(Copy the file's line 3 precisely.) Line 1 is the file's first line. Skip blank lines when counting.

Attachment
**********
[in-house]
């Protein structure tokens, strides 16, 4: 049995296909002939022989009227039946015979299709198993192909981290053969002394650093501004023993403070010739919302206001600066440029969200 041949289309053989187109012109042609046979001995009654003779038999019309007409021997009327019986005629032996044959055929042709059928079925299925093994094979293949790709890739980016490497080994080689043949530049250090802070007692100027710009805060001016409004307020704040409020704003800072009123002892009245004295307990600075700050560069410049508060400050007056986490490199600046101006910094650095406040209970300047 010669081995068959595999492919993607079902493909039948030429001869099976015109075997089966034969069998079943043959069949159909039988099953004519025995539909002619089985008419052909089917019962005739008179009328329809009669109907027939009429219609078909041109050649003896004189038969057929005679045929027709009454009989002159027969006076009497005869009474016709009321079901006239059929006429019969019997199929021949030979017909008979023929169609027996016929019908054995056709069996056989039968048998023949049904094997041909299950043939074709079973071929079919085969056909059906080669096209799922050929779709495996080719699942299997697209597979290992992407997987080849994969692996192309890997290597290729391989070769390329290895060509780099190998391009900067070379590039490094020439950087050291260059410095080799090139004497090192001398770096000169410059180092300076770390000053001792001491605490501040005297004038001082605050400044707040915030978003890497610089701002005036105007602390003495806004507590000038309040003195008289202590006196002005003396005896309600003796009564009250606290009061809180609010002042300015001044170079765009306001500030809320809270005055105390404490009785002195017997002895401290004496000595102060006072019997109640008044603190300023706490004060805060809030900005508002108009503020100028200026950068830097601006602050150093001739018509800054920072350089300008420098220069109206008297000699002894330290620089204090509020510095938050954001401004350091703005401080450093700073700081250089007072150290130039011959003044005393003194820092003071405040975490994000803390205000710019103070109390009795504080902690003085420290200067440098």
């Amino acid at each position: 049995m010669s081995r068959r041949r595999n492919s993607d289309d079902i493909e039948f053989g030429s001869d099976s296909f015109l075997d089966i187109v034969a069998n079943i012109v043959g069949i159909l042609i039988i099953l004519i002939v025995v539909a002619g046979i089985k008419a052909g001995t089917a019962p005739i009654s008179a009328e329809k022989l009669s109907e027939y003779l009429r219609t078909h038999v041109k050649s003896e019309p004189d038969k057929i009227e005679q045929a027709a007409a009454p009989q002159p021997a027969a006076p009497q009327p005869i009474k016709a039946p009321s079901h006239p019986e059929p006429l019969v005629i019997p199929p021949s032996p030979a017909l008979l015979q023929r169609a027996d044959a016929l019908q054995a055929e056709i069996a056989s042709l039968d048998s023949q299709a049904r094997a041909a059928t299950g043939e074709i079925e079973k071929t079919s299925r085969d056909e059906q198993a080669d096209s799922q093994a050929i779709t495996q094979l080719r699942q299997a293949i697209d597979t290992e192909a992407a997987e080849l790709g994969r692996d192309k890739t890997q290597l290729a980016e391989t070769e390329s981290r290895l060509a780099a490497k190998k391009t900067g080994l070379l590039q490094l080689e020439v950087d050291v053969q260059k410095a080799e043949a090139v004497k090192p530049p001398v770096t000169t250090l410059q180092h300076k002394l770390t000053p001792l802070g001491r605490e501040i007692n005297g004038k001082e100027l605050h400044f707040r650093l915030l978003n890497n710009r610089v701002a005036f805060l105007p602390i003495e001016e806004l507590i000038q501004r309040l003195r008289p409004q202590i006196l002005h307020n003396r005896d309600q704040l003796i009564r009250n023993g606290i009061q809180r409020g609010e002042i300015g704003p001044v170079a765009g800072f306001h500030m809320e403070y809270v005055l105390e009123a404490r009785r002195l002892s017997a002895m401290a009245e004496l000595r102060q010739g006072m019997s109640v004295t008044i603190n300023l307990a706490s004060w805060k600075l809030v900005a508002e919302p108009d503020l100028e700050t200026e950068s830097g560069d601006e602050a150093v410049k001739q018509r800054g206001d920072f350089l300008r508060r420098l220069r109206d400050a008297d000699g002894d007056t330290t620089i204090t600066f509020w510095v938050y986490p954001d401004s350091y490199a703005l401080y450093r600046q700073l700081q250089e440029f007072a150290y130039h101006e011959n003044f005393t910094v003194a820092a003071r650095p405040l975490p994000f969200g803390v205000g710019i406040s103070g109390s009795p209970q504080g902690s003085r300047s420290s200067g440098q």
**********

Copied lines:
């Amino acid at each position: 049995m010669s081995r068959r041949r595999n492919s993607d289309d079902i493909e039948f053989g030429s001869d099976s296909f015109l075997d089966i187109v034969a069998n079943i012109v043959g069949i159909l042609i039988i099953l004519i002939v025995v539909a002619g046979i089985k008419a052909g001995t089917a019962p005739i009654s008179a009328e329809k022989l009669s109907e027939y003779l009429r219609t078909h038999v041109k050649s003896e019309p004189d038969k057929i009227e005679q045929a027709a007409a009454p009989q002159p021997a027969a006076p009497q009327p005869i009474k016709a039946p009321s079901h006239p019986e059929p006429l019969v005629i019997p199929p021949s032996p030979a017909l008979l015979q023929r169609a027996d044959a016929l019908q054995a055929e056709i069996a056989s042709l039968d048998s023949q299709a049904r094997a041909a059928t299950g043939e074709i079925e079973k071929t079919s299925r085969d056909e059906q198993a080669d096209s799922q093994a050929i779709t495996q094979l080719r699942q299997a293949i697209d597979t290992e192909a992407a997987e080849l790709g994969r692996d192309k890739t890997q290597l290729a980016e391989t070769e390329s981290r290895l060509a780099a490497k190998k391009t900067g080994l070379l590039q490094l080689e020439v950087d050291v053969q260059k410095a080799e043949a090139v004497k090192p530049p001398v770096t000169t250090l410059q180092h300076k002394l770390t000053p001792l802070g001491r605490e501040i007692n005297g004038k001082e100027l605050h400044f707040r650093l915030l978003n890497n710009r610089v701002a005036f805060l105007p602390i003495e001016e806004l507590i000038q501004r309040l003195r008289p409004q202590i006196l002005h307020n003396r005896d309600q704040l003796i009564r009250n023993g606290i009061q809180r409020g609010e002042i300015g704003p001044v170079a765009g800072f306001h500030m809320e403070y809270v005055l105390e009123a404490r009785r002195l002892s017997a002895m401290a009245e004496l000595r102060q010739g006072m019997s109640v004295t008044i603190n300023l307990a706490s004060w805060k600075l809030v900005a508002e919302p108009d503020l100028e700050t200026e950068s830097g560069d601006e602050a150093v410049k001739q018509r800054g206001d920072f350089l300008r508060r420098l220069r109206d400050a008297d000699g002894d007056t330290t620089i204090t600066f509020w510095v938050y986490p954001d401004s350091y490199a703005l401080y450093r600046q700073l700081q250089e440029f007072a150290y130039h101006e011959n003044f005393t910094v003194a820092a003071r650095p405040l975490p994000f969200g803390v205000g710019i406040s103070g109390s009795p209970q504080g902690s003085r300047s420290s200067g440098q």